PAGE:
A Photo Teacher |

Proof of Existence

Posted in PHOT 167 by Paul Turounet on August 22, 2007


© William Eggleston, Memphis from William Eggleston’s Guide


In 1976, the William Eggleston exhibition at the Museum of Modern Art in New York marked the first occasion for the museum to display color photographs as an art. Seventy-five images were selected from a group of 375 taken around Eggleston’s home in Memphis. While his work shared with conceptual art a focus on the everyday, Eggleston’s images showed an affection for image-making that was out of step with both the critical climate of the time and the traditions of monochrome art photography. While utilizing the popular culture strategies of commonplace everyday experience and the domestic that one would be familiar with in the family album, Eggleston’s photographs proposed a ‘fiction’ of experience. These were pictures that one might see in any family album, but rather, he had taken this private experience and made it public. Some of William Eggleston’s most important photographic books include William Eggleston’s Guide and Los Alamos.



© Stephen Shore, from American Surfaces


During this time other photographers explored the vernacular scene, including Stephen Shore (American Surfaces and Uncommon Places), who at the age of 14 had already sold some of his color prints to the Metropolitan Museum of Art in New York. Like Eggleston, Shore was also interested in the American vernacular scene, but exploring a public space as opposed to Eggleston’s seemingly private experience. Initially utilizing a point and shoot camera and then an 8 x 10 camera with color negative film, Shore traveled across the United States photographing urban and rural moments, shopping malls, places where he stayed and ate as well as people he would meet along the way.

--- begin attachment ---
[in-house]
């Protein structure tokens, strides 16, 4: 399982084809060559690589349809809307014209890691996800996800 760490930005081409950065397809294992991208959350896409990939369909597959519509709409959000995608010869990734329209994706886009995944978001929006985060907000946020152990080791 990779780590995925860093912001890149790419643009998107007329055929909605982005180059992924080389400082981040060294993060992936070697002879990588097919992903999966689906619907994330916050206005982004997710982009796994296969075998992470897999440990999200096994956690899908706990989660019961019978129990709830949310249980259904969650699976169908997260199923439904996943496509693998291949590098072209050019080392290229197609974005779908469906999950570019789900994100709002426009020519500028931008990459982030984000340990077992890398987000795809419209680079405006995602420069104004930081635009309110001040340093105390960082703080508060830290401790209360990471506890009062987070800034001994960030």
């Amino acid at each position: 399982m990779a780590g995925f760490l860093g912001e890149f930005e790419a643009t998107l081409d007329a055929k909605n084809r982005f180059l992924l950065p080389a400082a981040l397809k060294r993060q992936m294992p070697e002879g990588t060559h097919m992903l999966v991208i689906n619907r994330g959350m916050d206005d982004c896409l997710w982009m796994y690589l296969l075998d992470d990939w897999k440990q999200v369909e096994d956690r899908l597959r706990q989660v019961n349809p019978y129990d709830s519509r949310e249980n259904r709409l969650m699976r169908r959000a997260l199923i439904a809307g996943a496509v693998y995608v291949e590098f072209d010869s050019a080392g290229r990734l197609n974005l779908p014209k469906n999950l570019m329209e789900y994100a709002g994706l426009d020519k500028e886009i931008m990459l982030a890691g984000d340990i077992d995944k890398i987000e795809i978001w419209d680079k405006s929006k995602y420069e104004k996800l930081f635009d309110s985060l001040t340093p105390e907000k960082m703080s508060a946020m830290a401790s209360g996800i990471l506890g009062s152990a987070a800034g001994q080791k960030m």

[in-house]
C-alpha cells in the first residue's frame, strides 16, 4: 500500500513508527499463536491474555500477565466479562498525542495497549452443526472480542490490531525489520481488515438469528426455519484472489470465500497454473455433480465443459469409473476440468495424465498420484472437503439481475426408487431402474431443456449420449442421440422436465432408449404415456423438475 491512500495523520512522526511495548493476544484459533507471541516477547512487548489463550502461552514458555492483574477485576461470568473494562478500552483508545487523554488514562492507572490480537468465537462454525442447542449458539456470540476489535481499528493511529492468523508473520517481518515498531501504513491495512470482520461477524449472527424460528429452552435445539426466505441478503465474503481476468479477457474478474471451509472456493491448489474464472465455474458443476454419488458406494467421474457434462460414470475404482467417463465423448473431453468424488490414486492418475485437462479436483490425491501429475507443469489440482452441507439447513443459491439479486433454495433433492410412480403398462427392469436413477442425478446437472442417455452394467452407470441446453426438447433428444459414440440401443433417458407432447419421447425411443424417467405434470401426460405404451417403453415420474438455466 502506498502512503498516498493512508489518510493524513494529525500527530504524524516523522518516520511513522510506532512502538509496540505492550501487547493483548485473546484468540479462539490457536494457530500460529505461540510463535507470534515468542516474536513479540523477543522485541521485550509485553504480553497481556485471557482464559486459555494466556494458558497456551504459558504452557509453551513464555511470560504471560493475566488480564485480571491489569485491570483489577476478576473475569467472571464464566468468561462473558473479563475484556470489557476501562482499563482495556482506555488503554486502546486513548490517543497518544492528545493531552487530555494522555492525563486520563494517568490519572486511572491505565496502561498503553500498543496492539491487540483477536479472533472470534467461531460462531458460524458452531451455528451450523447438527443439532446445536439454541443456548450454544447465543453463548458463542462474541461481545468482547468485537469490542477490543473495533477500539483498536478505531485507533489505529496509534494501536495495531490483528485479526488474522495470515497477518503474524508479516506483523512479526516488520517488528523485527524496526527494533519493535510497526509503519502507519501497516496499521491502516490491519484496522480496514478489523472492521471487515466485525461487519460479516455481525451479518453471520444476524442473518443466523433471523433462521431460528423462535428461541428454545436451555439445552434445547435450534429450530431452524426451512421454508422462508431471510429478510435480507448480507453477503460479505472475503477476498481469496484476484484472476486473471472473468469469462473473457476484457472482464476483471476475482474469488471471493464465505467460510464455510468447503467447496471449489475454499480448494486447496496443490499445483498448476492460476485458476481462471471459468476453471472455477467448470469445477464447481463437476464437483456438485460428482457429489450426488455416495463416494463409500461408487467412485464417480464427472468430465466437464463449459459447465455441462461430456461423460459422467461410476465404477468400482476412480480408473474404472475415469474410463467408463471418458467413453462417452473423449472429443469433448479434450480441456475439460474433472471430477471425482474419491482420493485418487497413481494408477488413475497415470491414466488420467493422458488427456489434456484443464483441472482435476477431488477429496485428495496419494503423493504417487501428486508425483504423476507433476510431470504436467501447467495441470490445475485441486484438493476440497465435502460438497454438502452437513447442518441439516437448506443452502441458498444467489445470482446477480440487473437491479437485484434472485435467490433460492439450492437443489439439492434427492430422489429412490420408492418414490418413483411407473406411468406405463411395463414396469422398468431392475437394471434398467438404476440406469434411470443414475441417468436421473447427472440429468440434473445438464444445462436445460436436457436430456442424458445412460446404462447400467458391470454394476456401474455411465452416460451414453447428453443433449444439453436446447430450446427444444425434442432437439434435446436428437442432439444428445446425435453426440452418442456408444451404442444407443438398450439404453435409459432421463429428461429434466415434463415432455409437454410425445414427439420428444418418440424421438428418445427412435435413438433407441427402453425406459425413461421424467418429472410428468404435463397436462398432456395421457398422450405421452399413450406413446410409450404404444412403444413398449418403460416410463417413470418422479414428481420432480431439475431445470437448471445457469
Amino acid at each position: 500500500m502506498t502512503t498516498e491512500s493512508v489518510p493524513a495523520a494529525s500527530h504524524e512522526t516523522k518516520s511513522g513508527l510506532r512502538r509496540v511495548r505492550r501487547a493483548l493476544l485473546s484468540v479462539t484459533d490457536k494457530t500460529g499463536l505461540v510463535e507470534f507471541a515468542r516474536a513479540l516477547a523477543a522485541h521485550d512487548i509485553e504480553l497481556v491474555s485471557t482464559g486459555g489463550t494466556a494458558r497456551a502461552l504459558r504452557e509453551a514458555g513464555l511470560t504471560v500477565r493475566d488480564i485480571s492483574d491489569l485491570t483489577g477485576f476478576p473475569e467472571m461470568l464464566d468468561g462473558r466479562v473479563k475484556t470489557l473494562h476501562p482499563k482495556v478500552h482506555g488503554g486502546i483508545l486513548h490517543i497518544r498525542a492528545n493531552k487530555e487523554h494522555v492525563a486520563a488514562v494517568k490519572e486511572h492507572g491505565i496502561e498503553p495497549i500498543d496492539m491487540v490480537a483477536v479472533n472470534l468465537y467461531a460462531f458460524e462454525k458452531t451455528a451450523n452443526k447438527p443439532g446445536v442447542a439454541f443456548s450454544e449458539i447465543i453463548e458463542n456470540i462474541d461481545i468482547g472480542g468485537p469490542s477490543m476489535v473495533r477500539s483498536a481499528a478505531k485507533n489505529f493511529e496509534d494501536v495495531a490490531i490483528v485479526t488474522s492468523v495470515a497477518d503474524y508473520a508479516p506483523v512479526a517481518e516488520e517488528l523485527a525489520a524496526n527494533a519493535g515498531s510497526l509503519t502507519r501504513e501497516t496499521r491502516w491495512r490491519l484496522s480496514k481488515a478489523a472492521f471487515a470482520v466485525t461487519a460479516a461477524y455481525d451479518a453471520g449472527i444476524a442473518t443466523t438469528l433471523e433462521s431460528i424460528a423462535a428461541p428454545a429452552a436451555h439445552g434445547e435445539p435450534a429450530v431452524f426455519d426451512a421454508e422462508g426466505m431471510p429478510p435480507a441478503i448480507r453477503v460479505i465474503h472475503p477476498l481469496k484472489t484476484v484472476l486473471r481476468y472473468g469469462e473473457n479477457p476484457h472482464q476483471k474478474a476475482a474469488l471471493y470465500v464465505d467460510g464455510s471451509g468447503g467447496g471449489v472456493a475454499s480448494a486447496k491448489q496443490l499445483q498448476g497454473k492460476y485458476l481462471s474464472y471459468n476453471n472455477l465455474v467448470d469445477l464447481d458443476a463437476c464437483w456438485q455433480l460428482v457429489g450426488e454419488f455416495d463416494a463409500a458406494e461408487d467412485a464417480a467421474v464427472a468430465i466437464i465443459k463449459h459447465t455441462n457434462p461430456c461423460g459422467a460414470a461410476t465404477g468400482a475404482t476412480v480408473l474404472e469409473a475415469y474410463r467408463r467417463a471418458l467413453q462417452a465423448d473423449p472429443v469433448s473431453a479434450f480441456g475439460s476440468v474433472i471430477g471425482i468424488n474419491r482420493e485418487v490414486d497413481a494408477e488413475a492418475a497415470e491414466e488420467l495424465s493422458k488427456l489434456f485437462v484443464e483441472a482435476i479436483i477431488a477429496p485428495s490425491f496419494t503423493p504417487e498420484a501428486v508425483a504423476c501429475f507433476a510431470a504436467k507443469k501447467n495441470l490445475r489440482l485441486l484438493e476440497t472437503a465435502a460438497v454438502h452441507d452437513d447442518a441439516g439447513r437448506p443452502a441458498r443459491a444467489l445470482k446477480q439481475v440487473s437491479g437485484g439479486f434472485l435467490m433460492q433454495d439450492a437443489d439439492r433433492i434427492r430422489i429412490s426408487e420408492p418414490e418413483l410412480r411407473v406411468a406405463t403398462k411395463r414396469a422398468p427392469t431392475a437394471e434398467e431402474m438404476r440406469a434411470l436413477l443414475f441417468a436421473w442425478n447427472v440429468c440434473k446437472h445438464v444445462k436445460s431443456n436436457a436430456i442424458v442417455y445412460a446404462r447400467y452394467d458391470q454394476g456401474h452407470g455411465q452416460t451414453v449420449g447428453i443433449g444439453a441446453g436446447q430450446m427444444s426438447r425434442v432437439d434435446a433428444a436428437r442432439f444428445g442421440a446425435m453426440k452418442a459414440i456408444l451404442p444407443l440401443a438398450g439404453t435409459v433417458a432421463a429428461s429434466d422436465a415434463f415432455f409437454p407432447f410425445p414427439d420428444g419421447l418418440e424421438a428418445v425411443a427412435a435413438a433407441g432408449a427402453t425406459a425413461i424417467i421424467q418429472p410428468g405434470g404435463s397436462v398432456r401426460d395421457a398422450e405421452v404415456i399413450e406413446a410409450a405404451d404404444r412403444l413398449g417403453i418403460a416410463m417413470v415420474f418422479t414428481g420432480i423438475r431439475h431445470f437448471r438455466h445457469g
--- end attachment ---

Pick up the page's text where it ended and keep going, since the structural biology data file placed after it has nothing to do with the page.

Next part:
© Hasan Elahi, screenshot from website Tracking Transience


Photographers/artists, such as Josef Koudelka (Exiles), Byron Wolfe (Everyday: A Year-Long Photo Diary), and Hasan Elahi (Tracking Transience) make images as a source of “evidence and truth” as it relates to their personal experience, including making photographs on an obsessive daily basis, the use of global positioning systems, video and the Internet to track one’s existence.  Wafaa Bilal (3rdi) uses a camera that has been surgically implanted on the back of his head to transmit images to the web of his daily activities.



Visually investigate the conceptual idea of the role and function of photography as a means of proof of one’s existence.  Shoot analog and/or digital images that reveal a sense of personal space and existence.

Thinking about your conceptual concerns and what to photograph, I would propose you gravitate towards what your interests and curiosities are. How would you approach those concerns photographically to reveal what they would look like as a series of photographs? In addition to their visual engagement, what do you want the photographs to reveal, suggest or evoke, intellectually and/or emotionally, in relationship to these ideas and perceptions? Consider how your use of the camera, photographic aesthetics and materials as well as your technical execution will be utilized in making photographs that begin to suggest and inform these curiosities and ideas.

In considering your photographic vision and use of camera aesthetics, give particular attention to your use of the photographic frame, vantage point, moments of exposure and the role and use of light to reveal your interpretation of the thing itself and details. Consider various visual strategies and points of view, including the compositional possibilities with a single frame, multiple-image sequences, the juxtaposition of images (diptychs and triptychs) and multiple-image series (typology – conceptually and/or visually).

It is essential that your idea reflect a sense of considered thought, active visual exploration and is articulated with a cohesive vision and voice. I would encourage you to follow-up with me regarding conceptual development as suggested by your photographic efforts by meeting with me to discuss your work (contacts and prints) in an effort to further encourage your photographic process.



For the critique (see Calendar for Due Date) and evaluation, please complete the following:

Minimum of 1 – digital contact sheets (20 images on each contact) that reflect and begin to reveal a sense of personal space and existence through your photographic vision and sense of technical execution and craftsmanship

Minimum of 3 – finished photographic prints made in the Grossmont College Analog | Digital Photography Labs.

If you have an alternative presentation idea | concept in mind, such as the use of internet or mapping, follow-up with me.

Turn-in all critique materials in a manila envelope for evaluation and feedback.




© View Patibhanthewa, 2008

© Guilherme Marques, 2008

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